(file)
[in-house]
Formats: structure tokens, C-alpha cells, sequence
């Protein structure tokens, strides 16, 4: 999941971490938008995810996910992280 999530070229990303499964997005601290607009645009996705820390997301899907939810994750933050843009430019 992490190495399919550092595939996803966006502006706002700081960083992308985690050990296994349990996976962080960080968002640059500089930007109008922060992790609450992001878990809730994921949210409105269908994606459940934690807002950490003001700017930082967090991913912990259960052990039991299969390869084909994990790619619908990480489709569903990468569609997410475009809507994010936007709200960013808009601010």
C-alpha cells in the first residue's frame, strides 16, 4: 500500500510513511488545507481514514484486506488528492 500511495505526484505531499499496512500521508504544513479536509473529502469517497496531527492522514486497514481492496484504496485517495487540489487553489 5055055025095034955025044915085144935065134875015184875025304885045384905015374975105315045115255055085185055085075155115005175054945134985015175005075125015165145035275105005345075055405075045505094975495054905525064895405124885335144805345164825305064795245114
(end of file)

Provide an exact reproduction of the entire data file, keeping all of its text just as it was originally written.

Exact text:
[in-house]
Formats: structure tokens, C-alpha cells, sequence
């Protein structure tokens, strides 16, 4: 999941971490938008995810996910992280 999530070229990303499964997005601290607009645009996705820390997301899907939810994750933050843009430019 992490190495399919550092595939996803966006502006706002700081960083992308985690050990296994349990996976962080960080968002640059500089930007109008922060992790609450992001878990809730994921949210409105269908994606459940934690807002950490003001700017930082967090991913912990259960052990039991299969390869084909994990790619619908990480489709569903990468569609997410475009809507994010936007709200960013808009601010």
C-alpha cells in the first residue's frame, strides 16, 4: 500500500510513511488545507481514514484486506488528492 500511495505526484505531499499496512500521508504544513479536509473529502469517497496531527492522514486497514481492496484504496485517495487540489487553489 5055055025095034955025044915085144935065134875015184875025304885045384905015374975105315045115255055085185055085075155115005175054945134985015175005075125015165145035275105005345075055405075045505094975495054905525064895405124885335144805345164825305064795245114